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It's a Small World
– but we can see it

October 2002

by Will Sansom

To view large but immensely distant single stars, The University of Texas operates the McDonald Observatory in West Texas. In comparable fashion, biochemists at the Health Science Center use the latest light microscopes and high-sensitivity video cameras to view single biological particles that are close, but very small.

Pretend you are on an airplane at 30,000 feet above sea level, it’s a dark, moonless night, and you want to look through the plane’s window to see one hummingbird at the feeder in your back yard. Your only equipment is a flashlight on the seat beside you. Can you see the bird? Yes, if the flashlight is powerful enough to reach the feeder area and if the bird returns the light with a color that distinguishes it from its surroundings. All things considered, you still won’t be able to see the bird’s exact form or pinpoint its precise location in the back yard.

This example illustrates the challenge facing Philip Serwer, Ph.D., and Rui J. Sousa, Ph.D., professors of biochemistry in the Health Science Center’s Graduate School of Biomedical Sciences. Their research teams are capturing details of the molecular behavior of biological particles while looking through the window of optical instruments. They are examining objects a billion times smaller than a meter. (One billionth of a meter is called a "nanometer" because billion has nine zeroes. "Nano" is derived from the Greek word for nine.) This is nanoscience and nanotechnology – science and technology at the scale of the nanometer ndash; and resembles the task of spying on a hummingbird at night from an airplane window with a flashlight.

"Our long-range goal is to study the complex reactions that take place during a single biochemical event," Dr. Serwer said. "We know that bacterial viruses (called bacteriophages) are assembled by packaging a DNA molecule in a protein outer shell. We are observing this activity as it happens and are recording it for study, one packaging event at a time."

Dr. Serwer’s team labels the protein shells with a fluorescent dye and the DNA molecules with a dye of a different color. These dyes make single particles visible during fluorescence microscopy. "In our hummingbird example, if we color the hummingbird green and the feeder red, we can use the color difference to distinguish the two," he said.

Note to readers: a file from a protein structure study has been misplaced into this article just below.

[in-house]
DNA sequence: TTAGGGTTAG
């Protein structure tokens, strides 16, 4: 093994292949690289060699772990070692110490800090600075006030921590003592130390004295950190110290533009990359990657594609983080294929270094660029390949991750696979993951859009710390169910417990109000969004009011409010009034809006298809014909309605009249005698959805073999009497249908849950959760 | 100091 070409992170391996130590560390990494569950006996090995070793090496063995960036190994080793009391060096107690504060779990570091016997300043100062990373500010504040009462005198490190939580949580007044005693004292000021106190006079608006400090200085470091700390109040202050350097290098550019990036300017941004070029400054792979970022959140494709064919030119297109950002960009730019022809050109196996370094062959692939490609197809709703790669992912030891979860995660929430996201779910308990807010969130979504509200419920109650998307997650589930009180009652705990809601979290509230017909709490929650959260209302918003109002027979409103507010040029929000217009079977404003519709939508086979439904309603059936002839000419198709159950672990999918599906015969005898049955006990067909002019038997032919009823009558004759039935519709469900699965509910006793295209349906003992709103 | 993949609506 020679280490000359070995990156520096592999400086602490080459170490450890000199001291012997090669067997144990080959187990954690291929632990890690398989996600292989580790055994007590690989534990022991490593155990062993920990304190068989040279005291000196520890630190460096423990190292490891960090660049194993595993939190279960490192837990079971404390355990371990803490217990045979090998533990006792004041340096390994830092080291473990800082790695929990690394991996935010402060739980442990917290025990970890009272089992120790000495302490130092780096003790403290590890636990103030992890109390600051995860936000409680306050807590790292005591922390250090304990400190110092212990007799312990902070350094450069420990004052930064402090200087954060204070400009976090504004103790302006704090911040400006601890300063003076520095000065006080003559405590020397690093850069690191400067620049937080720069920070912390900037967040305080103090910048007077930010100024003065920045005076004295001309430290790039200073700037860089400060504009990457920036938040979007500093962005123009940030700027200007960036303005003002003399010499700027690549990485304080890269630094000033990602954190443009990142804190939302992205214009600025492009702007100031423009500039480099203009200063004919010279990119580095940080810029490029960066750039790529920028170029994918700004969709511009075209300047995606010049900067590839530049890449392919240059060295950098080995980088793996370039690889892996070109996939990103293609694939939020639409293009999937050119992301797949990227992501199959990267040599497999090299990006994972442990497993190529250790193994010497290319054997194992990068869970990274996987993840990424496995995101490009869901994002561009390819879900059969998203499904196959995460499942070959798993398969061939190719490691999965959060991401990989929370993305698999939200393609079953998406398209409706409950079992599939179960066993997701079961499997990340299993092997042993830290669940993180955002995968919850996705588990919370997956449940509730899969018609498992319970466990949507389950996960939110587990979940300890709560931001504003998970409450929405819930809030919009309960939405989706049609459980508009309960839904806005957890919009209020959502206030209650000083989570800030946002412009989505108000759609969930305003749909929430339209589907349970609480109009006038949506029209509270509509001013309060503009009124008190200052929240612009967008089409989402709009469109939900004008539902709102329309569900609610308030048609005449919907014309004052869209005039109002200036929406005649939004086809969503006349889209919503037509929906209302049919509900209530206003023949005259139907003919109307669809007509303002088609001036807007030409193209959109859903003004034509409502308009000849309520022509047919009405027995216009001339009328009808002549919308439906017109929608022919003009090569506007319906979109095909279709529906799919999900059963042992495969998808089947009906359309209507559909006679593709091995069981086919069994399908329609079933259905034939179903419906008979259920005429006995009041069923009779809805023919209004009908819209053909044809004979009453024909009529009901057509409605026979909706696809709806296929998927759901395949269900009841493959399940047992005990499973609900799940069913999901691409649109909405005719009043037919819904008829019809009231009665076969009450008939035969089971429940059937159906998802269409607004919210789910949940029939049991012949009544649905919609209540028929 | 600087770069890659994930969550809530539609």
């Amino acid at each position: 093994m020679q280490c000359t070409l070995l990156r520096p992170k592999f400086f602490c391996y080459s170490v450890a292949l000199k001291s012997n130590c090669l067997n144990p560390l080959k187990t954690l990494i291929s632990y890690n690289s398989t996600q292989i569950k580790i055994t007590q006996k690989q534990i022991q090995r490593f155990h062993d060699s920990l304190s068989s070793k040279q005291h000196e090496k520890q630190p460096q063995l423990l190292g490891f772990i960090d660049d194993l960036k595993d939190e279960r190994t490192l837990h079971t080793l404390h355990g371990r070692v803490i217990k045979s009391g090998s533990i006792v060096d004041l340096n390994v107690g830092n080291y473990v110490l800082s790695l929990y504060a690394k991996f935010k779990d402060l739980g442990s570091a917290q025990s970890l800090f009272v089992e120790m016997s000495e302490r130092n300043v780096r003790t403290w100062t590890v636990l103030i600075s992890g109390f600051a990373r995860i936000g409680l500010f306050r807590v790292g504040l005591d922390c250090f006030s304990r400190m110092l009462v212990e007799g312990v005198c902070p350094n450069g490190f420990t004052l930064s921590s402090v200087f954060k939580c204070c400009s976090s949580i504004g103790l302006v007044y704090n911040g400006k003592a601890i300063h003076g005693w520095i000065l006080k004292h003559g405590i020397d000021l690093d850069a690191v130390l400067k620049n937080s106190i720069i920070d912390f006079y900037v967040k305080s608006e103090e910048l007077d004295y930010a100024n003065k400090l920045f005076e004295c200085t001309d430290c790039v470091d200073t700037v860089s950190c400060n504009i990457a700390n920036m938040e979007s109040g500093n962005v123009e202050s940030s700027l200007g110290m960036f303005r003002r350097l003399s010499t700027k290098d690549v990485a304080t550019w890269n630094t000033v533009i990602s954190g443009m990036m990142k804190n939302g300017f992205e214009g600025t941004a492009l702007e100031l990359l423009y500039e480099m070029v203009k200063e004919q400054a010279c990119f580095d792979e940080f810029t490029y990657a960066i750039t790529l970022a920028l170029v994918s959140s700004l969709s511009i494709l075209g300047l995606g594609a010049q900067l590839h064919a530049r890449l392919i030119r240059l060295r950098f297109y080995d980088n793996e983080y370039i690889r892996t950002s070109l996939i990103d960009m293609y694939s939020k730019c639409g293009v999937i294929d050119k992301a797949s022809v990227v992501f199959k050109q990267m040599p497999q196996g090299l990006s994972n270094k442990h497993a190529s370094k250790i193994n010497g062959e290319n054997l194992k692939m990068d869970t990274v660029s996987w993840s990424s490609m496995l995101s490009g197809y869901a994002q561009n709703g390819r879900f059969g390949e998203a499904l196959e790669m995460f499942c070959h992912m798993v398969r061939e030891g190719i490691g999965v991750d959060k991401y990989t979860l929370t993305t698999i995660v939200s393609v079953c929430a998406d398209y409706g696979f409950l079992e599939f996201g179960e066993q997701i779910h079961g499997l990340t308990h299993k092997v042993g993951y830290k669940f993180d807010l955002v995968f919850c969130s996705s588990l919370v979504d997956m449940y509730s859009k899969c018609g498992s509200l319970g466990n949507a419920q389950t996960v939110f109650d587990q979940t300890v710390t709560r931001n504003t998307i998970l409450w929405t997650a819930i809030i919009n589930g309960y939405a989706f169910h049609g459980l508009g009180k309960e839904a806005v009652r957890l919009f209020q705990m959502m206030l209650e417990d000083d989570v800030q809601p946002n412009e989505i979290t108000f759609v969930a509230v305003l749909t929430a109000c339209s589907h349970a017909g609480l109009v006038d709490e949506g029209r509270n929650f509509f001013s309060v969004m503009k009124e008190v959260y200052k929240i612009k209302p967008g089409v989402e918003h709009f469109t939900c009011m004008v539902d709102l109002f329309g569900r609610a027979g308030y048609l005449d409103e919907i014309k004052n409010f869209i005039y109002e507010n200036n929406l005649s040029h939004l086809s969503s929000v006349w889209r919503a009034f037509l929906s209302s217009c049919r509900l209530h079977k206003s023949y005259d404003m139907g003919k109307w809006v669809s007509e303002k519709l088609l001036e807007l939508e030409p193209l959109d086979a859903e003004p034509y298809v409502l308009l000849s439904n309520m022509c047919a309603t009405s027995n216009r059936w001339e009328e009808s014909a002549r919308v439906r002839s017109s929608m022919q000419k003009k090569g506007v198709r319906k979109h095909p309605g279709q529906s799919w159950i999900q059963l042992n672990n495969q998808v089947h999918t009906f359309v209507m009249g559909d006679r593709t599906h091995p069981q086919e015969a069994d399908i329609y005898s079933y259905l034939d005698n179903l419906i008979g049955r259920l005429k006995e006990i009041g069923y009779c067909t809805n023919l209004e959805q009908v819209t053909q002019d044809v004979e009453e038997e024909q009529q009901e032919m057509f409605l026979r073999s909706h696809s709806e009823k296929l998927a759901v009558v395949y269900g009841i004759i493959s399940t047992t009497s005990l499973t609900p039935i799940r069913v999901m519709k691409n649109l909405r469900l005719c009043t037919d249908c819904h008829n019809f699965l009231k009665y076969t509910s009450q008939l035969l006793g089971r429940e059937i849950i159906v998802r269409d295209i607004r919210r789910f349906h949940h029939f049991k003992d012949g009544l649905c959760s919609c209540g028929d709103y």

The microscope bathes the particles with bright light and filters out background light. The particles emit their own light signatures. "Under the microscope, the protein shells resemble stars moving across the night sky," Dr. Serwer said. "DNA molecules are sometimes stretched so that they resemble a molecular noodle."

The scientists compute a particle’s size by studying its thermal motion (random movements that increase in speed as temperature rises). Viral particles generally are between 20 and 160 nanometers in diameter. "The challenge is to make sufficient measurements of a collection of the active particles so that the biochemical events can be analyzed," Dr. Serwer said. By using a high-sensitivity video camera and advanced color-recording procedures during fluorescence microscopy, his group has made movies of DNA packaging in real time.

Indeed, the frontier of modern biochemistry is to step beyond still pictures of molecules to dynamic movies of them. Molecules act like machines or robots with moving parts. Understanding interactions between molecules, such as the way they bind to each other, could lead to effective new disease therapies.

Dr. Rui Sousa’s team is utilizing new techniques to make a movie of one of the most basic biological molecules, RNA polymerase. "RNA polymerase copies DNA into RNA, which is then translated into proteins that carry out all of the reactions in the body," he said. "It works like a microscopic machine that strings together letters (nucleotides) following the instructions of the DNA template. By studying RNA polymerase, we may learn how to make our own purpose-specific ‘nano-machines,’ which would be so small that a billion of them could be suspended in one milliliter of water and injected into a person’s bloodstream where they could, for example, bust up a blood clot, destroy a tumor or fix a defective gene."

This potential has not been realized, but already Dr. Sousa’s lab has engineered RNA polymerase to make it more useful for therapeutic applications. "A lot of people want to use RNA for therapeutic purposes, but one problem is that natural RNA is rapidly digested in our bodies," he explained. "If the RNA is made with specially modified nucleotides, however, it becomes resistant to digestion, persists longer in the body and is a more effective drug.

"The problem is that natural RNA polymerase doesn’t like to make this modified RNA. What we did is engineer the RNA polymerase so that it will make this special, digestion-resistant RNA. A lot of labs now are using this patented, engineered RNA polymerase. A Norwegian group, for example, found it is possible to block brain tumor growth in mice with a therapeutic RNA, but only by using a digestion-resistant version of the RNA made with our engineered RNA polymerase." Dr. Serwer sees the biochemists’ work as "opening a way for ourselves and other scientists to study the activities of single ‘nano-particles.’ Other research groups around the country – Harvard, Stanford, the University of Minnesota and the University of California, San Diego – are some of those doing similar work." This is the work of seeing and making observations about a proverbial hummingbird – be it a single viral particle or a single molecule – from an equally proverbial airplane window.


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